My Nonni From Abruzzo – Lily Lapenna

The characteristics historically used to define the Abruzzesi are ‘forte e gentile’ (strong & kind), a description first penned by the C19th Italian journalist Primo Levi. But this defining blend of strength & kindness exists to this day, and the reach of its charm exceeds well beyond the borders of Abruzzo, a testament to how far & wide the people of Abruzzo have travelled the world to provide for their families.

In this, the first of a new series, put together with the help of journalist Raffaella Cartledge, we take a look at the Nonni (grandparents) through the eyes of their grandchildren whose futures they helped to determine.

Lily Lapenna MBE grew up in Italy, London and the US. Her mother’s parents were from Abruzzo and her father is half Abruzzese. She is the founder of the social enterprise, MyBnk which empowers young people to take charge of their future by teaching them how to handle their money and to set up their own enterprises. Since 2007, it has helped over 175,000 young people in more than 800 UK schools and youth organisations, and now works internationally in countries such as Italy, Turkey and Uganda.

Peppino and Lea Marcozzi, Teramo

Nonno Peppino, my mother’s dad was born in 1920 in Teramo. His wife Nonna Lea, was born in 1923 and was originally from Penne, in the province of Pescara.

Nonno Peppino was a lawyer. From the start of his career, he decided to use his skills as a lawyer to support those less fortunate. He mostly worked pro bono and he was driven by such a strong sense of social responsibility. His clients were farmers who had issues with their land-owner, or ‘paesano’ who suffered from mental or physical health conditions.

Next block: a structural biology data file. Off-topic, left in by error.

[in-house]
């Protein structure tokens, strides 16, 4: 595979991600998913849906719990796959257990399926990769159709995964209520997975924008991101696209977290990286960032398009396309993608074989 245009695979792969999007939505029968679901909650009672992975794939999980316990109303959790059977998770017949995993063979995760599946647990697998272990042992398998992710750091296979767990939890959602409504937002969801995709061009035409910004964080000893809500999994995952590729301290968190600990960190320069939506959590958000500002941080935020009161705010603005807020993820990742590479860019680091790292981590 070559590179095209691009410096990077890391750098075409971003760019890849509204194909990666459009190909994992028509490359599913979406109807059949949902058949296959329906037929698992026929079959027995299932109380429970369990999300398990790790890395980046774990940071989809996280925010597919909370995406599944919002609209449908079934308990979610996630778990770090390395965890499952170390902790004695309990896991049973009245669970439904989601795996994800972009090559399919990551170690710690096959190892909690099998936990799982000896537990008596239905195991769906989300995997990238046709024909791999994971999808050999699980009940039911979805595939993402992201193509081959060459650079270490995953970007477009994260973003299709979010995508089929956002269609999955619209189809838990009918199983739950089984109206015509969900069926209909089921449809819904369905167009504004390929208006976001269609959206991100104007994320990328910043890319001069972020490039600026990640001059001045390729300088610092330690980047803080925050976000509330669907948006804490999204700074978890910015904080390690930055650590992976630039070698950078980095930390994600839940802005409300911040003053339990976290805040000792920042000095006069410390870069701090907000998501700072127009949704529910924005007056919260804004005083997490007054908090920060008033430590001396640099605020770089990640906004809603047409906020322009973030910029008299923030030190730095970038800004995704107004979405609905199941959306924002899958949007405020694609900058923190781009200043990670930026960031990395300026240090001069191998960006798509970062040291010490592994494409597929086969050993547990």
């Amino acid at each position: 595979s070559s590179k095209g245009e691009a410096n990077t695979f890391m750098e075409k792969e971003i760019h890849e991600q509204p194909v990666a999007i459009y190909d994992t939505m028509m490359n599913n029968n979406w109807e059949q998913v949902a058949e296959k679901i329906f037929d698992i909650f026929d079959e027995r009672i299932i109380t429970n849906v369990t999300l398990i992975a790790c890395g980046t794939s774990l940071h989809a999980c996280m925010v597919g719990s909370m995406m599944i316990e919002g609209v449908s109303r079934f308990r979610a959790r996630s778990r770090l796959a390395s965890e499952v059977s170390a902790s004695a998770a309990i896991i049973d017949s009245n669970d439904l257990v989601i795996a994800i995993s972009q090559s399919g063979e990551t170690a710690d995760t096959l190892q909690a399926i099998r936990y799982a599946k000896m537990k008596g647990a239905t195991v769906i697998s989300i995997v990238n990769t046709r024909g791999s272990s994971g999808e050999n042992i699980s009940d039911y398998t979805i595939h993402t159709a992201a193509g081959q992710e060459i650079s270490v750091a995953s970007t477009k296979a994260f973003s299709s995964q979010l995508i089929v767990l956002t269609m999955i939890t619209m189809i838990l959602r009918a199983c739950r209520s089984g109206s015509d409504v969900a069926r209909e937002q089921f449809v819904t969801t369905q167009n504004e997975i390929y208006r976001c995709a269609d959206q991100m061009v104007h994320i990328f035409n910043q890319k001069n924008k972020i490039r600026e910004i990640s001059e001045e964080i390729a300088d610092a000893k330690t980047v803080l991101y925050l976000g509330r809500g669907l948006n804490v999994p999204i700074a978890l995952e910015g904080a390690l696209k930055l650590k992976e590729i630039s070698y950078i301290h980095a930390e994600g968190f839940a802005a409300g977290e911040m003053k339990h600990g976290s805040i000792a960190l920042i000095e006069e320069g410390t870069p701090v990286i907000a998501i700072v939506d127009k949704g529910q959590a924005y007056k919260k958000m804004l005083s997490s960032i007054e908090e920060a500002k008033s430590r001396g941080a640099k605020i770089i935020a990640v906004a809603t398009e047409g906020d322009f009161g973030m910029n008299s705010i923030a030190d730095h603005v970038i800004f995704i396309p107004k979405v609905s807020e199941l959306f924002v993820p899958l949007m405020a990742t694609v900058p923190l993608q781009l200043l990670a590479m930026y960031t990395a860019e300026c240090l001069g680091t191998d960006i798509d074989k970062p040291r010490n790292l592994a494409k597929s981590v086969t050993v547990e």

I learned about his huge social impact from people who came to visit us. He never bragged about what he did.

We became close friends with everyone in the community. He welcomed refugees from Albania who came to Abruzzo after the war, accompanying them on their first steps in rebuilding their lives in Abruzzo.  By using his strong network he was able to help find them homes and jobs.

Both my Nonni became friends with the first Africans merchants who sold goods on the beach in Giulianova. Nonna Lea often invited Ali to our family table. Ali would tell us about his life in Senegal, and every year he would show us pictures of his family. He ignited my curiosity about Africa and it is no coincidence that years later in my early 20s I went to volunteer in Africa and it is where my social work started.

Every Sunday Nonna Lea would take us to visit an elderly disabled lady.   We would spend whole afternoons there. As children, we dreaded the idea of another visit, but Nonna would tell us stories and get us to share them with the old lady and despite her rude manners, we never skipped our visits. Nonna taught me the importance of learning from old people and the true unshakable commitment to their care, even when they seem ungrateful. Nonna often talked about “il valore di un sorriso” (the value of a smile) and it has a contagious power. She had the most beautiful smile.

In their house we felt a sense of joy: Nonno always had funny stories and ‘barzellette’ (jokes) to tell. I laughed so hard and felt that complete sense of happiness that only Grandparents can bring.

Nonno Peppino used to hang out daily with a young ‘paesano’ (country boy) who was disabled and who had learning difficulties. They became good friends and when Nonno passed away, he came to our house and cried uncontrollably, saying he had lost his best friend. My Aunt Daniella said from that day on she would be his best friend, which she is to this day, so Nonno’s legacy lives on…

As per Italian tradition, the day Nonno Peppino passed away, we opened the house for two days. The casket was kept open at home. Hundreds of people knocked at our door to say their last good-bye to Nonno. Farmers came from villages that we did not even know existed, they told us their story of how Peppino had changed their lives for the better.

Nonno is my moral compass. When I don’t know how to respond to one of life’s challenges, to make my decision easier, I simply ask myself how would he have reacted?

If you have an inspiring Nonni story and would like to help us bring ‘forte e gentile’ up-to-date, please do email us with your story.

Sam Dunham
Author: Sam Dunham

Sam is a very lucky midlife 'mamma' to A who is 12 and juggles her work as a self-employed freelance SEO food and travel copywriter and EFL teacher. She is the founder of the Life In Abruzzo Cultural Association, co-founder of Let's Blog Abruzzo. she is the founder of the 'English in the Woods' initiative, teaching English outdoors in a forest style school.